May 22,2024

Crapo Statement at Hearing on Child Welfare

Washington, D.C.--U.S. Senate Finance Committee Ranking Member Mike Crapo (R-Idaho) delivered the following remarks at a hearing entitled “The Family First Prevention Services Act: Successes, Roadblocks, and Opportunities for Improvement.” 

As prepared for delivery:

“The child welfare system is a critical component of the social safety net, aimed at ensuring children are able to thrive in safe, stable environments.

“After years of bipartisan, collaborative work between this Committee and the child welfare community, the Family First Prevention Services Act was enacted in 2018 to deliver on our shared goals of keeping families together and promoting high-quality foster care placements.  

“The structural reforms in Family First allow states to direct their federal child welfare dollars to evidence-based prevention services, including mental health and substance use disorder treatment, family counseling and parent education.

“These front-end interventions recognize that strengthening families can often allow children to remain safely in their homes.

“When foster care is necessary for a child’s safety, the law prioritizes investments to place children with family members or neighbors who can provide a loving, more stable atmosphere.

“Bolstering the efforts of this Committee, the Administration recently took the essential step of finalizing a regulation that makes it easier for family members to become licensed foster parents.  By reducing bureaucratic barriers, more children will have the opportunity to live with trusted caregivers.

“Today’s hearing provides an opportunity not only to celebrate the law’s success, but also to reflect on areas for continued improvement.

“The Title IV-E Prevention Services Clearinghouse, known as “the Clearinghouse”, was established in Family First to ensure federal funds are directed to proven, preventive programs.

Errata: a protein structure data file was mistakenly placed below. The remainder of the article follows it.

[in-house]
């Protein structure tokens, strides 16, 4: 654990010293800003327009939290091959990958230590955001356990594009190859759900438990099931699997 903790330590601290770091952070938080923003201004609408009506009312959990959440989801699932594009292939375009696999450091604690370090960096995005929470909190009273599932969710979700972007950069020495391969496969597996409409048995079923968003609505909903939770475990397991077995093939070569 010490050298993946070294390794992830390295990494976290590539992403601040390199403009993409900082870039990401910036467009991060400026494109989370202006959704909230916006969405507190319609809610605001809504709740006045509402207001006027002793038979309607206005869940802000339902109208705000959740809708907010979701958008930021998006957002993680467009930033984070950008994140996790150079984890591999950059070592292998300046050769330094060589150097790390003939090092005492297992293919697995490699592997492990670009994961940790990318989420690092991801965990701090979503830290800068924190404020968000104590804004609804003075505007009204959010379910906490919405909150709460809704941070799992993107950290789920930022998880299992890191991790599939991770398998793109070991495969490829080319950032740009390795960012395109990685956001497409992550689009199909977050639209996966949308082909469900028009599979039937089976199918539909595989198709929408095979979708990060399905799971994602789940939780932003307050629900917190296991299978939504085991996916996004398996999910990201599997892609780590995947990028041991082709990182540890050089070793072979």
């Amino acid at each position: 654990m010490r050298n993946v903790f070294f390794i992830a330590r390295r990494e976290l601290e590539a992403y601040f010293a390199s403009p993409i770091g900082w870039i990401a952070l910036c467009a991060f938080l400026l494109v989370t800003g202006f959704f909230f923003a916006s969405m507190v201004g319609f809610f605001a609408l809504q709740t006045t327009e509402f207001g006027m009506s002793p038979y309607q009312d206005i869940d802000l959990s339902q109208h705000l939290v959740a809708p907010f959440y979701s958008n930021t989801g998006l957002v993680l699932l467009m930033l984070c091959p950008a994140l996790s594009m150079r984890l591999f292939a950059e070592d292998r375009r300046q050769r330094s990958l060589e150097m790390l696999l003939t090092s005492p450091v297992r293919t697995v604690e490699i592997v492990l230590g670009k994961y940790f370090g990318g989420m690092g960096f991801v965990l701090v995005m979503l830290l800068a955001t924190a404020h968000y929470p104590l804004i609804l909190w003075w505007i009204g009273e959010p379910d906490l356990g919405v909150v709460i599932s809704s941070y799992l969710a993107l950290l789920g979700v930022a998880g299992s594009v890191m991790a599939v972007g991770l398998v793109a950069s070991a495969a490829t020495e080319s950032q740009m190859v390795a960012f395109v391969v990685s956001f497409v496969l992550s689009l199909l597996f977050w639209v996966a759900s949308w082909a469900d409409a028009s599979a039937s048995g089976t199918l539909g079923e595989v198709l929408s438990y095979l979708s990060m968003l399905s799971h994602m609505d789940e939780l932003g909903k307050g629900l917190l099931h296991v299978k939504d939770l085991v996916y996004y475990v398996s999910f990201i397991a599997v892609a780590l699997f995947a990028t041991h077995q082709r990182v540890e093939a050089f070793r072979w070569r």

“However, despite bipartisan efforts in Congress to increase the number of evidence-based models certified by the Clearinghouse, states continue to have limited options in certain categories, and rural areas struggle to implement one-size-fits-all models in their communities.

“The Chairman and I have encouraged the Administration to expedite the Clearinghouse review process so that states have a variety of community-based services to offer as part of a comprehensive continuum of care.

“Unfortunately, some foster youth experience complex behavioral health needs that require placement in a setting that can provide them with more intensive services.  In these circumstances, states need to be able to rely on Qualified Residential Treatment Programs, which were established by Family First as a high-quality, trauma-informed treatment option to address the clinical needs of children with serious emotional or behavioral disorders.

“We owe it to our most vulnerable children and families to continue to build on our bipartisan work.  This will require us to arm states with innovative options for targeted interventions that support families, promote kinship care, ease pathways to adoption and rely on safe treatment centers when vital for a child’s well-being.

“I look forward to learning more from our witnesses about opportunities to continue to strengthen the child welfare system.

“Thank you, Mr. Chairman.”